Syrian journalist Baraa Kadek, also known as Rayan Meshaal – founder of the IS-affiliated Amaq News Agency, which is the first point of publication for the group’s claims of responsibility for attacks – was killed on June 1, 2017 by military intervention against IS in Mayadin, Syria.

Kadek was the founder of Aleppo News, which covered the events of Aleppo and its countryside, where he was one of the Aleppo revolutionaries and worked as a media activist in Aleppo until the end of 2013, before joining the Islamic State to set up Amaq News Agency.

In the first years of the organization's appearance in the Syrian territories, Amaq News Agency was the main and official agency of the IS organization. It was the first source of the organization to adopt the bloody attacks in different countries.


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FILE- Baraa Kadek the founder of Amaq News Agency


3. Abu al-Khair al-Masri

In a statement in February 2017, Al-Qaeda mourned the killing of its second-in-command, Abu al-Khair al-Masri, in a U.S. drone strike in Syria, causing a major blow to the terrorist group and the biggest loss to its leadership since the killing of Osama bin Laden in 2011.

Masri was a member of Egyptian Islamic Jihad, alongside Ayman al-Zawahiri and fled the country in the mid-1980s. He joined the mujahedeen in the Bosnian War (1992–1995). He was sentenced to death in Egypt for being responsible of a series of terror attacks in Egyptian towns during the 1990s.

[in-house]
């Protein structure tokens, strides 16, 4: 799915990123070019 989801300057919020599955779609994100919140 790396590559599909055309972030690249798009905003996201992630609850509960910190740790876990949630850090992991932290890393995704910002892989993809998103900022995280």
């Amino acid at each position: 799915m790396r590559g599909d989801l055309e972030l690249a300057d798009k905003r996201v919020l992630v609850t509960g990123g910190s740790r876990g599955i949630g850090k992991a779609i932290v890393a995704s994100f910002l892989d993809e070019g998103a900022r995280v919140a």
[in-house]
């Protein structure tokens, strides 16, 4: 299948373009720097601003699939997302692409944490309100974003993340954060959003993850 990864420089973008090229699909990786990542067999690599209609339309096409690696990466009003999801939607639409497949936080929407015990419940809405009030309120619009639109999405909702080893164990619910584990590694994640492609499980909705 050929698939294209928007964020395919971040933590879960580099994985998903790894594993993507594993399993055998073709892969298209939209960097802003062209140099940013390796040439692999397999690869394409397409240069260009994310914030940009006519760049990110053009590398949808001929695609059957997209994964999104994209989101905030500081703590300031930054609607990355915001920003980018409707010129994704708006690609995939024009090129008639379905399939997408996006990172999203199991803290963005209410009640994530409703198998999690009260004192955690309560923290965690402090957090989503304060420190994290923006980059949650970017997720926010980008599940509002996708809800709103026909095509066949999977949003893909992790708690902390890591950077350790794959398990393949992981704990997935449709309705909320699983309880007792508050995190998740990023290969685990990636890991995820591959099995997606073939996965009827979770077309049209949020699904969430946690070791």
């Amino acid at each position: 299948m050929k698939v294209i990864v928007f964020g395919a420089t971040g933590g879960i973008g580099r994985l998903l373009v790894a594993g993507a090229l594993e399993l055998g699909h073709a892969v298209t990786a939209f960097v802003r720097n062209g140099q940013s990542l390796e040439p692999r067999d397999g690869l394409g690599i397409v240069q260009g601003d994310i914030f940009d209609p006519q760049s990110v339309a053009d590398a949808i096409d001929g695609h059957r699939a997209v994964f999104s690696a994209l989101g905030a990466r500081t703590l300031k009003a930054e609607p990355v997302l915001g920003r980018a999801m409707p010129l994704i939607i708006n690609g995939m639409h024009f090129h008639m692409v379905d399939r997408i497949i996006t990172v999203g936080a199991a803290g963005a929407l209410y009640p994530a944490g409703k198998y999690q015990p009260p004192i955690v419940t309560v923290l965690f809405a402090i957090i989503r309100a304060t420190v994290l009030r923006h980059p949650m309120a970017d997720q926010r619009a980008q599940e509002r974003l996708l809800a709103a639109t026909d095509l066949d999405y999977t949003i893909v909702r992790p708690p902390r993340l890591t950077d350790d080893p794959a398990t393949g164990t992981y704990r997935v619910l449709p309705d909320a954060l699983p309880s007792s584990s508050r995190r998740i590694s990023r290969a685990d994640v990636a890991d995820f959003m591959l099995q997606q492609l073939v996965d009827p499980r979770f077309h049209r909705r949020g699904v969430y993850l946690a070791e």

He headed Al-Qaeda's political committee and was a member of the Shura Council. He has been described as operating as a "trusted lieutenant" of Al-Qaeda leader Ayman al-Zawahiri, with whom Masri worked in Sudan and Afghanistan.

Masri was reportedly arrested in April 2003 by Iranian authorities in Shiraz, Iran. According to reports, he was held under house arrest for approximately 12 years before being released in March 2015 in exchange for an Iranian diplomat held in Yemen.

Masri traveled to Syria to rejoin jihadists, reportedly in support of the Nusra Front. He resurfaced in a July 2016 Al-Qaeda audio statement, identified as Zawahiri’s deputy.

In the statement, Masri accepted the Nusra Front’s split from Al-Qaeda, saying that Al-Qaeda would support whatever “protects the jihad of the Syrian people.”

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FILE- The second-in-command of al-Qaeda Abu al-Khair al-Masri


4. Abu Hani Al-Masri

In February 2017, the U.S. military announced that it targeted and killed longtime al-Qaeda leader Abu Hani Al-Masri in an airstrike near Idlib, who was "a legacy al-Qaeda terrorist with ties to the group's senior leaders, including Ayman al-Zawahiri and Osama bin Laden," according to Eric Pahon, spokesman for the U.S. Department of Defense.

During the 1980s and 1990s, Abu Hani oversaw the creation and operation of many Al-Qaeda training camps in Afghanistan, where he recruited, indoctrinated, trained and equipped thousands of terrorists, who subsequently spread throughout the region and the world.

Abu Hani was also one of the founders of Egyptian Islamic Jihad, the first Sunni group to use suicide bombers in their terror attacks. He was responsible for multiple attacks against U.S. and allied facilities and personnel, including a 1998 attempt to blow up the American embassy in Albania.